They sing only the Psalms and have voices only - pitch is set by a tuning fork and the first notes 'lined' by the precentor. I don't have any tracks here, but this is pretty close - if you ignore the wobbly video and just listen - think it's a church in the USA. https://www.youtube.com/watch?v=vcZQlmvtZ7E

    The Irish reformed presbyterians are serious minded folk - but definitely not dour! They're really warm and welcoming - and that was before they knew I was making a programme!

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  23. What a precious heirloom, something for your son to keep and treasure. I would be very tempted to write his name inside it too,
    Marianne x

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  24. What a beautiful, precious treasure. I loved hearing the history behind it, too. Your son will definitely appreciate it someday.

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  25. a lovely family treasure indeed x

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  26. My wife comes from Jewish heritage and I from Christian - The cross of cultures are interesting as we celebrate both too

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  27. What a wonderful family treasure. I'm sure he'll really appreciate it :) xx

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  28. What a wonderful treasure! I have a small white bible that was given to me when I was 6, so it's pretty old....lol! I have another one that that belonged to my Great Grandmother, and it is actually in pretty good shape. I do keep it somewhere safe and in the dark. If you do decide to write something in your treasure, you might want to use an archival-safe pen just to be safe.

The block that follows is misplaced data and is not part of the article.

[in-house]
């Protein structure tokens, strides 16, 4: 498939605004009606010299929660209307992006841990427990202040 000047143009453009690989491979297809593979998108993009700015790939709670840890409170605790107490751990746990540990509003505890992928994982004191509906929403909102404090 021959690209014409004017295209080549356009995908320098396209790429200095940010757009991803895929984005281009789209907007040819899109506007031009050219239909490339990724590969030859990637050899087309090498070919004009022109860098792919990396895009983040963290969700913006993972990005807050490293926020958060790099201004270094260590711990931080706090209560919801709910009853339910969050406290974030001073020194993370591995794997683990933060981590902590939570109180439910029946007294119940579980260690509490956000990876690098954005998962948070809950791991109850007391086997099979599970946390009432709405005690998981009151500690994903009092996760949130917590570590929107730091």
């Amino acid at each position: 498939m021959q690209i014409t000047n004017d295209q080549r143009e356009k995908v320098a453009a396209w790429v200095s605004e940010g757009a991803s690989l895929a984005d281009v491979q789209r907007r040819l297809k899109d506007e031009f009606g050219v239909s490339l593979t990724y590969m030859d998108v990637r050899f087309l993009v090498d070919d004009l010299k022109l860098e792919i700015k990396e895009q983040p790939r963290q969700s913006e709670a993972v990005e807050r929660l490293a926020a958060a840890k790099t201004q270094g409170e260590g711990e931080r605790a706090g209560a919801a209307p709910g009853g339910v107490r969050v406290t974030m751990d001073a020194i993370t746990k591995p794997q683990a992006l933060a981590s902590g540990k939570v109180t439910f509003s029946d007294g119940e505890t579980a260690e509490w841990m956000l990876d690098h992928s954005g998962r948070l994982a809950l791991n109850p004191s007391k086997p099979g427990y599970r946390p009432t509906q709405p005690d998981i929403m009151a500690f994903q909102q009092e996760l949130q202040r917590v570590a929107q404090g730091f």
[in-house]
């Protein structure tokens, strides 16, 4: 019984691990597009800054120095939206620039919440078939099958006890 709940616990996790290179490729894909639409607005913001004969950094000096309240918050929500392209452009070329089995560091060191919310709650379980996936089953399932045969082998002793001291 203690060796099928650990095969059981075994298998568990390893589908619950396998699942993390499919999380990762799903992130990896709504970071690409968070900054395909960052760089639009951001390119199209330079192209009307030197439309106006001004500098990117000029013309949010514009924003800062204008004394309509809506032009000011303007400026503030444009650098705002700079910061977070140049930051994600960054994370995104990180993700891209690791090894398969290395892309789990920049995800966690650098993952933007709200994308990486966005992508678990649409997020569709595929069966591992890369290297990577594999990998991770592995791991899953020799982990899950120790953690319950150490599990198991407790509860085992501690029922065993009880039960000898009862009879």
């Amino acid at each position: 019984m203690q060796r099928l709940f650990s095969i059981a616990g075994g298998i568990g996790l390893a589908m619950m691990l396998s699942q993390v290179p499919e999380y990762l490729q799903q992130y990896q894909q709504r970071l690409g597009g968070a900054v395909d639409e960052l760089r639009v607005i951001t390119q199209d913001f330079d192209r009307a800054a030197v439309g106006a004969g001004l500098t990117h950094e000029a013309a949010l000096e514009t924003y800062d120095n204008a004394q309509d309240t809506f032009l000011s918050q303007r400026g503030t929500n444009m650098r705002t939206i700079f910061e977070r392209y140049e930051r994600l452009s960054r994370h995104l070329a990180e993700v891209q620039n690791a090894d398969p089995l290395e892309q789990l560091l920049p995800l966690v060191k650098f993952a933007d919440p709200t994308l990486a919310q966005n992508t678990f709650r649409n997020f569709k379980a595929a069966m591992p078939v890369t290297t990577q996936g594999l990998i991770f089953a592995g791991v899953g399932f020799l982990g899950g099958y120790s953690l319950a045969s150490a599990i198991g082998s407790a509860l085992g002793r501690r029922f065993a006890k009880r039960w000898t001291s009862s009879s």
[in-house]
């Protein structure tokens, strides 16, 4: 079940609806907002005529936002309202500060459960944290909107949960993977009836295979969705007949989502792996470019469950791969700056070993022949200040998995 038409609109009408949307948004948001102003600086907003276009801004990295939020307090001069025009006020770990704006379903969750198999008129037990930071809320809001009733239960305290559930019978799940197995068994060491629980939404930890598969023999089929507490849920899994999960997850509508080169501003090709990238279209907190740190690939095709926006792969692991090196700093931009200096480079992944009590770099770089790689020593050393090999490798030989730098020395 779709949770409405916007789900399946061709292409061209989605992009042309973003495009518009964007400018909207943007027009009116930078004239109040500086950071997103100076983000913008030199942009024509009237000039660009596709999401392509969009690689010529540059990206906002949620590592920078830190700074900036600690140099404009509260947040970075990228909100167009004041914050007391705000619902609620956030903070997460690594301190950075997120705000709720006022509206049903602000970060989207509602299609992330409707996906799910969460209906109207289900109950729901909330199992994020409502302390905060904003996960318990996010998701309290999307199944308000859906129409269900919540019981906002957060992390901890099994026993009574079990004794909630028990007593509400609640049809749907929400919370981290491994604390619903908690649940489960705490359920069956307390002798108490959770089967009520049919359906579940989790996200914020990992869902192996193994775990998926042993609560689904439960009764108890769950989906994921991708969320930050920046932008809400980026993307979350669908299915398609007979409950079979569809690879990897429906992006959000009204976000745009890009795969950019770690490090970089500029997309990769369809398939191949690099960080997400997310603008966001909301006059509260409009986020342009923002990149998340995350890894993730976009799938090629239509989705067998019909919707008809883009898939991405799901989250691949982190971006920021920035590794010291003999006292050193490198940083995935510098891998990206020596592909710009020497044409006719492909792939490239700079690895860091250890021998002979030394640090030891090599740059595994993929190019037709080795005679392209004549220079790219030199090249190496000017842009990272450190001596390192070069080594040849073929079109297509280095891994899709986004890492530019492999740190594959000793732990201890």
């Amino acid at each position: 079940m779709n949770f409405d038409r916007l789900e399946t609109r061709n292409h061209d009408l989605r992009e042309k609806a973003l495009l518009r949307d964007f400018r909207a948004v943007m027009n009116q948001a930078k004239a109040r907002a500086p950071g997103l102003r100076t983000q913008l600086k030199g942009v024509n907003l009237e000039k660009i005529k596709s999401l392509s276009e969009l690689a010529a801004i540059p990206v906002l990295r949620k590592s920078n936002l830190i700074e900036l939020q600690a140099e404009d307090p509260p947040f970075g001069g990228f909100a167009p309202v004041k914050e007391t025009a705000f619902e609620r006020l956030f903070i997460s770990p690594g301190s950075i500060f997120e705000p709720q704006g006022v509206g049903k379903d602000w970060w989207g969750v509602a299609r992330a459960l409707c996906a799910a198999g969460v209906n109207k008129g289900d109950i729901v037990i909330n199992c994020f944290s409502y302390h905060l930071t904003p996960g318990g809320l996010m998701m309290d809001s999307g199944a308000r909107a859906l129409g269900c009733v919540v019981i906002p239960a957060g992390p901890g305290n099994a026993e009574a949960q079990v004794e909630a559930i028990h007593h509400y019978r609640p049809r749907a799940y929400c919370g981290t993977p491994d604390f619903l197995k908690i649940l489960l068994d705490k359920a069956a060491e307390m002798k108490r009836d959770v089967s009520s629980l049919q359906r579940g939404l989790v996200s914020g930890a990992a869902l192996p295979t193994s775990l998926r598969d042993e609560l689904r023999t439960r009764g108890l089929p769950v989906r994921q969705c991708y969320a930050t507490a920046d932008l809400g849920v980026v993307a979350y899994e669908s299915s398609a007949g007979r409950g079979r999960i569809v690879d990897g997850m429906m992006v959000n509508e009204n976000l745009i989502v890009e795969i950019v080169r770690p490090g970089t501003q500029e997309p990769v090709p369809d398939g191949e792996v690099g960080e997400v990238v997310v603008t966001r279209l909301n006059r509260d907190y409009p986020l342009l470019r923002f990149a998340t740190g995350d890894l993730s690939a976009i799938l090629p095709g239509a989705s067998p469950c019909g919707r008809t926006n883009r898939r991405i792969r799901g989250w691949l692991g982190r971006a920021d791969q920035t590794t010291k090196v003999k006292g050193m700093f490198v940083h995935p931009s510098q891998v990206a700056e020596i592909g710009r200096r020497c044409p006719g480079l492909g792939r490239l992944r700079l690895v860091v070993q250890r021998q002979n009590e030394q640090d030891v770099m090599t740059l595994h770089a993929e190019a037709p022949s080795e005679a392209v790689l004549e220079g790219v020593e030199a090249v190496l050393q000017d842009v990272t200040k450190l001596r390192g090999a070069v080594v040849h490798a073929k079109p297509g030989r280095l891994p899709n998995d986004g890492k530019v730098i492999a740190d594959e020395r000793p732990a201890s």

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  29. I loved this post, Jennifer - so beautifully and sympathetically written. Such a wonderful family heirloom to have and I'm sure your son will learn its significance and treasure it too. C19th Scottish Presbyterianism was very much as you describe it. Sundays were devoted to church and family - only the most essential work for the adults and no play for the children.

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  30. This is such an interesting take on the theme of color as it relates to your precious, family heirloom, Jennifer. Having owned a used book store and having grown up attending a Presbyterian church, I especially appreciate what you have shared. I suspect you are correct in your conjecture about the color, the tone of behavior associated with 19th century Protestantism. I love your appreciation of the contrasting colors of the bookmark and the book and that bookmark image of Christ, "He is color and light in a drab little book...." My practice of faith has its drab and serious moments, but is highlighted with my understanding of Christ who inspires me to colorful expressions of Jewish and Christian customs of worship which are precious to me, helping me feel akin to you and your life
    experiences :-) xx

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  31. How lovely to have such a precious family heirloom! x